If for example, a majority of participants 205 pressed laugh as their then current emotional response, the interactive broadcast media controller 100 may generate and add an audience laugh sound to the broadcast content stream. The audience laugh sound is then sent to the participants 205 and displayed along with the currently playing performance such that it is perceived as well integrated and synchronized with the currently playing media content.

An emotion processing subsystem 60 is provided for converting a perceiving participates' 205 (FIG. 2) elicited emotional response into the emotional response data processed by the interactive broadcast media controller 100. In an exemplary embodiment, the emotion sensor processing subsystem 60 receives sensor signals from a microphone 65. The microphone may be located in proximity to one or more remote broadcast participants. The signals provided by the microphone 65 may be converted into digital signals by an analog to digital converter 62. An optional digital signal processor 76A may be provided to improve the signal to noise ratio of the resultant emotional response data stream sent from the local emotional response collector 100A to the interactive broadcast media controller 100. In general, the circuitry described is provided in better quality personal computer audio cards.

The elicited emotional responses 210 of the participants 205 to be detected and processed includes typical audience sounds such as the sound of laughing, cheering, sighing, gasping, screaming, mulling, hushing, booing, hissing, crying, and/or clapping, which are generally analogous to the audience sounds that are to be incorporated into the broadcast with a timing and/or intensity that is based in whole or in part upon the gathered and processed emotional response data received from the participants 205.

In an embodiment, the audience sounds 210 are classified by sound recognition software and/or firmware programmed into the local emotional response collectors 100A to automatically identify and classify the typical audience sounds which are then encoded into the emotional response data stream sent from the local emotional response collector(s) 100A to the interactive broadcast media controller 100. In addition, other audience sound characteristics such as tonality, volume, intensity, etc., may be encoded along with the classified audience sound category to the interactive broadcast media controller 100 for processing. In this way, the emotional response data may be reduced to specific codes which are interpreted by the interactive broadcast media controller 100, thus reducing bandwidth and processing requirements. An exemplary encoding scheme is provided in Table 1 below.

TABLE 1
Exemplary Encoding Scheme
Class [C]ode_n [I]ntensity_n,m [T]onality_n,m
Laughing 1 1-10 1-10
Cheering 2 1-10 1-10
Sighing 3 1-10 1-10
Gasping 4 1-10 1-10
Screaming 5 1-10 1-10
Mulling 6 1-10 1-10
Hushing 7 1-10 1-10
Booing 8 1-10 1-10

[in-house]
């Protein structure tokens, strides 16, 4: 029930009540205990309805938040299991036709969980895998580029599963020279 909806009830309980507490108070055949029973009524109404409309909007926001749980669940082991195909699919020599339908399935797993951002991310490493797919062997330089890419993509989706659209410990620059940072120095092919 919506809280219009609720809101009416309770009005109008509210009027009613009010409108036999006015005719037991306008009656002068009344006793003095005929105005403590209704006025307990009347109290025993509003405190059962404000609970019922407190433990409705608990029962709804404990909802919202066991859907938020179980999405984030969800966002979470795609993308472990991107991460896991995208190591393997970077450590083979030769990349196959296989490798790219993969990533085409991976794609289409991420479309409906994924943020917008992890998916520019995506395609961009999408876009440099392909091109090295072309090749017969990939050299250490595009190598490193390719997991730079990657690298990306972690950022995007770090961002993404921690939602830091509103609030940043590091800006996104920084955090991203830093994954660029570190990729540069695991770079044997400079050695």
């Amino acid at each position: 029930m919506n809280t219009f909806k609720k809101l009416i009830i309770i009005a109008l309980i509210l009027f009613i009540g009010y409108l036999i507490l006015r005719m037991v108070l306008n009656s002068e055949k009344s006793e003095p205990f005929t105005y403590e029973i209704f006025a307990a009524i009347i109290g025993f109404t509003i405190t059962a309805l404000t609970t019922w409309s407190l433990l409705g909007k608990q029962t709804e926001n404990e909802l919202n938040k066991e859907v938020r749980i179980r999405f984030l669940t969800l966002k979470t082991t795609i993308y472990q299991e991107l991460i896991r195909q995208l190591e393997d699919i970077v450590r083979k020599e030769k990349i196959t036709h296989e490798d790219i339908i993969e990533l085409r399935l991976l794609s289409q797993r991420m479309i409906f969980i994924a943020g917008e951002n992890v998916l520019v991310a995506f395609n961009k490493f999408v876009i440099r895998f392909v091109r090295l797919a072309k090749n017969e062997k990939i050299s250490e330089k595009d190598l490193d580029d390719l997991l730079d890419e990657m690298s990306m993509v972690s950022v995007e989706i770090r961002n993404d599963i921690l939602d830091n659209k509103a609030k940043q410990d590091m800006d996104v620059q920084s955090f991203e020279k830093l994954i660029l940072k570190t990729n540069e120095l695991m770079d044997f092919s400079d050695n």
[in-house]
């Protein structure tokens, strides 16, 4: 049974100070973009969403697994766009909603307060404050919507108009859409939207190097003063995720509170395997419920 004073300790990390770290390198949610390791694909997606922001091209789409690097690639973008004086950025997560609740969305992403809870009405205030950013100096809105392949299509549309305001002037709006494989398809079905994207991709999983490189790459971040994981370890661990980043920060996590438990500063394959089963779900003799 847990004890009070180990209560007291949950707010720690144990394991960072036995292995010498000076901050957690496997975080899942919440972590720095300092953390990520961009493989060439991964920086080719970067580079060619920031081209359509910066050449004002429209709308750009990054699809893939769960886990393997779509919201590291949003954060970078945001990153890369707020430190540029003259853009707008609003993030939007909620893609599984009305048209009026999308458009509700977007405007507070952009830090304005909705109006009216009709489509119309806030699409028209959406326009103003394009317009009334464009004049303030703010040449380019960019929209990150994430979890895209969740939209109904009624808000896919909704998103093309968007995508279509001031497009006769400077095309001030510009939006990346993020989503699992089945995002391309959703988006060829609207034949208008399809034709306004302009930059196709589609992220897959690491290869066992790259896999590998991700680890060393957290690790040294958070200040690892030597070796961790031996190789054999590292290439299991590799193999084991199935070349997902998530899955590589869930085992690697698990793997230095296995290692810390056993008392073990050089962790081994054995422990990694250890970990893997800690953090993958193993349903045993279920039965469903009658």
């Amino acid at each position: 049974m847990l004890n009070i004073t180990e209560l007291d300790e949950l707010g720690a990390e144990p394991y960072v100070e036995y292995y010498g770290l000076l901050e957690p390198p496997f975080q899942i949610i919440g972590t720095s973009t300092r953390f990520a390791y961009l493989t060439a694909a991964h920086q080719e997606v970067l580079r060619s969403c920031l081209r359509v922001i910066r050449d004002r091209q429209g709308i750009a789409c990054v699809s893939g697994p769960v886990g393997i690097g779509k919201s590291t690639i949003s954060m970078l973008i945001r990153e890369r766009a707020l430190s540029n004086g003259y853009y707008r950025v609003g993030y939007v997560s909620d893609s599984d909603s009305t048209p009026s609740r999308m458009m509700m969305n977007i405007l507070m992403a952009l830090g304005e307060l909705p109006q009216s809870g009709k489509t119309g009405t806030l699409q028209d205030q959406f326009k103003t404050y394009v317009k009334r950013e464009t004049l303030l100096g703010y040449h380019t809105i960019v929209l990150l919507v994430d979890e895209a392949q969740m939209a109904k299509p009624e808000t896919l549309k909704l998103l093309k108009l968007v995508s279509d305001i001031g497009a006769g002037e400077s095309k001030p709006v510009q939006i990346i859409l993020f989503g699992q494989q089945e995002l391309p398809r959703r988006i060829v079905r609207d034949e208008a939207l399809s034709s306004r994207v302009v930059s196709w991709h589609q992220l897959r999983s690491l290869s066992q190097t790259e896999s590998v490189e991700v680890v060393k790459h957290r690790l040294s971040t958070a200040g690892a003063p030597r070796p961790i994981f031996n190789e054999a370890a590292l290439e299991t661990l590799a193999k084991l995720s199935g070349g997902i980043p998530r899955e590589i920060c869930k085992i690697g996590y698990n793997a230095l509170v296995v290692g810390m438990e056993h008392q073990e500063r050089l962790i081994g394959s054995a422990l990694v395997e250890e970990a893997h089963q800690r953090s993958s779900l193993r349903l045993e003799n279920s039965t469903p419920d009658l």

Hissing 9 1-10 1-10
Crying 10 1-10 1-10
Clapping 11 1-10 1-10
*
*
*
Other n n, m n, m

In an embodiment, the interactive broadcast media controller 100 accumulates the received emotional response data and determines the audience sounds to be integrated using statistical analysis methods. For example, a histogram of received emotional response data may be developed to determine both the proper volume level and type(s) of audience sounds to be synthesized, retrieved and/or otherwise generated and integrated into the media content. A similar mechanism may be employed using inputs received from a remote control which is described in detail below. A simple exemplary histogram is provided in Table 2 below.

TABLE 2
Exemplary Histogram
Class Count Intensity [mean]
Laughing xxxxxxxxxxxxxxxxxxxxxxxxxxxxxx 7
Cheering xxxxxxxxxxxxx 4
Sighing
Gasping
Screaming xxxx 2
Mulling
Hushing
Booing
Hissing
Crying
Clapping xxxxxxxxxxxxxxxxx 9
Supplemental Response Data
Yes xxxxxxxxxxxxxxxx
No xxxxxx

Using known digital signal processing techniques and/or sound recognition techniques upon the sound data, particular emotional response sounds may be identified based upon their similarity to certain characteristic signal patterns. One example of such sound recognition methods is disclosed in “Habitat Telemonitoring System Based on the Sound Surveillance,” by Castelli, Vacher, Istrate, Besacier, and Sérignat which is hereby incorporated by reference. Another example of such sound recognition methods is disclosed in a 1999 doctoral dissertation from MIT by Keith Dana Martin entitled “Sound-Source Recognition: A Theory and Computational Model,” which is hereby incorporated by reference.

Another example of such sound recognition methods is disclosed by Michael Casey in IEEE Transactions on Circuits and Systems for Video Technology, Vol. 11, No. 6, June 2001 in a paper entitled, “MPEG-7 Sound-Recognition Tools,” which is hereby incorporated by reference. This treatise describes recent advances in pattern recognition methodologies make the automatic identification of characteristic environmental sounds, animal sounds, non-verbal human utterances, possible. For example, human laughter may be identified by performing a spectral analysis on sound data and performing statistical pattern matching with characteristic laughter profiles. In alternate embodiments, the emotion detecting sensor(s) 65 may include biometric facial sensors and/or eye movement sensors.